Why do you think society is still so against women owning their own sexuality?

I think the patriarchy is afraid of female sexuality, and afraid of the power women would find in themselves if they didn’t have a lid clamped down on them constantly. Why else are they constantly trying to control what we do with our bodies? They hide behind religion as men have done for centuries. But it’s not about what “God wants,” it’s about control. That’s what this whole show is about.

Paula says it best: “I hope you females know you’re sitting on a fucking volcano that could erupt at a moment’s notice.” I really do believe that. Women are powerful, and our sexuality is powerful. It’s time for us to use our sexuality to empower ourselves rather than keeping us indentured to the patriarchy. I know that sounds radical, but it’s honestly what I believe.

Given the many revelations about sexual assault in Hollywood and news media by the hands of some very powerful men, how can more messages about power, control and sex be important for women today?

I think women need to take our power back. We’ve given too much of it away. I just wrote about this in my latest blog post, my experience with “My Harvey”. I’m not blaming the victim. Women have been victimized. But I think it’s also about changing the culture and what’s considered powerful. The only God we actually worship in this country is money. Money buys power.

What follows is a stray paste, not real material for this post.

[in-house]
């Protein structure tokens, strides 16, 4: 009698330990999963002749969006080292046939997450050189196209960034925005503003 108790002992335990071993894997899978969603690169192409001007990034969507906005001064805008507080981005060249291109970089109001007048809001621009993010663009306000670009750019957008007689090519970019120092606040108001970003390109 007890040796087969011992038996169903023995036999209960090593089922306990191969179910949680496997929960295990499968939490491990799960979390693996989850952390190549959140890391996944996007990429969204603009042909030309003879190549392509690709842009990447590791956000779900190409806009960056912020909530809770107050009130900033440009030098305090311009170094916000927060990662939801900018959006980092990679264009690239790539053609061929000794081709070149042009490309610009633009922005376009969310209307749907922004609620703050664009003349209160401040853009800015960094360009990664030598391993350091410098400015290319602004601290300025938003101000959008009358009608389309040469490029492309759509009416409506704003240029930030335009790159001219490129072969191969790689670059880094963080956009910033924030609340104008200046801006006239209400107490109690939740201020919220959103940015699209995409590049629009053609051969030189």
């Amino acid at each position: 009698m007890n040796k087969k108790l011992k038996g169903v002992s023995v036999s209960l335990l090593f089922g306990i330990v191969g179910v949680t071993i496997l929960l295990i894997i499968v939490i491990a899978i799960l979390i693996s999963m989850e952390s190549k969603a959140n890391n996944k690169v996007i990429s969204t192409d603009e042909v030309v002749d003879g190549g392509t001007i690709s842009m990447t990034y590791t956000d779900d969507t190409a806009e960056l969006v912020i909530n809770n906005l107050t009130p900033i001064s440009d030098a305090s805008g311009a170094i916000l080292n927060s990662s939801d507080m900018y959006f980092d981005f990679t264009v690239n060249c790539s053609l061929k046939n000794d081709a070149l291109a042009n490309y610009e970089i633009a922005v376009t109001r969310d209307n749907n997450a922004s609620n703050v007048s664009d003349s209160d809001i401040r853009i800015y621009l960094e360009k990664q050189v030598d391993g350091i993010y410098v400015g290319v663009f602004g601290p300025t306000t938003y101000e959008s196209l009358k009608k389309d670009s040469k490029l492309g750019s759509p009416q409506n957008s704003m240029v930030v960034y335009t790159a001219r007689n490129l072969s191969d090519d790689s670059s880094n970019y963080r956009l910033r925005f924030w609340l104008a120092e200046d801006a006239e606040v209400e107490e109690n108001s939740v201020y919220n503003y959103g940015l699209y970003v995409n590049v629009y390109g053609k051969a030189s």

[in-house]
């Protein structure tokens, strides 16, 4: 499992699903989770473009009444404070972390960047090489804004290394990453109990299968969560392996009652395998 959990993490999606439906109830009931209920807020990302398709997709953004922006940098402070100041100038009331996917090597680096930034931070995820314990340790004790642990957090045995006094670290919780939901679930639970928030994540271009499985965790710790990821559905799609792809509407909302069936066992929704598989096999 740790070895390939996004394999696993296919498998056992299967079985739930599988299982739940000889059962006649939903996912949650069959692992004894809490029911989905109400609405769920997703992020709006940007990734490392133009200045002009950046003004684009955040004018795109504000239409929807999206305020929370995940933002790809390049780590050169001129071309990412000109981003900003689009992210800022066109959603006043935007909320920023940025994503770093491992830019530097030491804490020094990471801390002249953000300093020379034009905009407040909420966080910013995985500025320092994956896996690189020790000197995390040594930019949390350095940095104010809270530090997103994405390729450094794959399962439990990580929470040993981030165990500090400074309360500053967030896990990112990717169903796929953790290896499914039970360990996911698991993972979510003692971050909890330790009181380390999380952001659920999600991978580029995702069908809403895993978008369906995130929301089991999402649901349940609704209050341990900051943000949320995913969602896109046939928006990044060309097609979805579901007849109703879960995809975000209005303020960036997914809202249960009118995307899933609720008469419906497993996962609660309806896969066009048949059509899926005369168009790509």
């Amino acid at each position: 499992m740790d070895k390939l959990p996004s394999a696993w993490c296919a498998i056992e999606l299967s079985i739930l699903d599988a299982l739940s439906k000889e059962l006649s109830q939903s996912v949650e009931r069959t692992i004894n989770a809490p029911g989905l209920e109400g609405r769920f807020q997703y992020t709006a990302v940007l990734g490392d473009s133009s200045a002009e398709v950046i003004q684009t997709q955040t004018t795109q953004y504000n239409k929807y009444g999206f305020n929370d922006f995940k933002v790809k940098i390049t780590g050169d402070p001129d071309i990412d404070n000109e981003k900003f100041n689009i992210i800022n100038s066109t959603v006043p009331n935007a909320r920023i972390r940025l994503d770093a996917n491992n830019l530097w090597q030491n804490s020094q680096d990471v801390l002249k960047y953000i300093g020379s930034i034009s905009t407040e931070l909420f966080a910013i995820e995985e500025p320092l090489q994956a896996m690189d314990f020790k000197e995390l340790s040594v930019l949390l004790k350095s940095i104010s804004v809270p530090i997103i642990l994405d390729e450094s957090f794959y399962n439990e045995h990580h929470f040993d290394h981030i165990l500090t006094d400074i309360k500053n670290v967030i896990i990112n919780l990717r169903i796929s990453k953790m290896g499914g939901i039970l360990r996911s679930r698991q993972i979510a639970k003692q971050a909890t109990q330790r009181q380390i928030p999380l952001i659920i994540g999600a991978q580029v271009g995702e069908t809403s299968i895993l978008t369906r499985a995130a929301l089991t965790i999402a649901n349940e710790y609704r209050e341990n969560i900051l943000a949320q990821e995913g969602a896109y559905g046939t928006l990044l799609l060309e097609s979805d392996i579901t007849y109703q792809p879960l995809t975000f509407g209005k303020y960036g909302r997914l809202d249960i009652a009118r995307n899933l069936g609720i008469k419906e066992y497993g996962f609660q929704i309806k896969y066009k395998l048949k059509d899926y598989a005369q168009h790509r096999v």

The only reason Harvey Weinstein was even able to get access to those rooms and those women was because he’s rich and successful and therefore powerful. Brit Marling talks about this in her piece on “Harvey Weinstein and the Economics of Consent.” She says, “consent is a function of power. You have to have a modicum of power to give it.”

So I think it’s complicated. I think it’s complicated by the fact that sex education in this country is abysmal, kids are learning about sex from porn which is a performance of sex designed for men’s pleasure. Sex ed rarely includes much if any mention of the clitoris. Girls are taught that their virginity is something they lose, that sex is something they give to boys. We internalize these messages, and they’re all wrong.

There’s a lot of work to be done. But I think if women could start reclaiming some sexual agency, to view sex as something that is also for them, that is supposed to be pleasurable for them, then what women want becomes part of the conversation. Because I think it’s hard to talk about consent in a culture that doesn’t care whether or not women enjoy sex.

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You can donate to ‘The Pleasure Project’ Kickstarter campaign here, and learn more about the show on the website.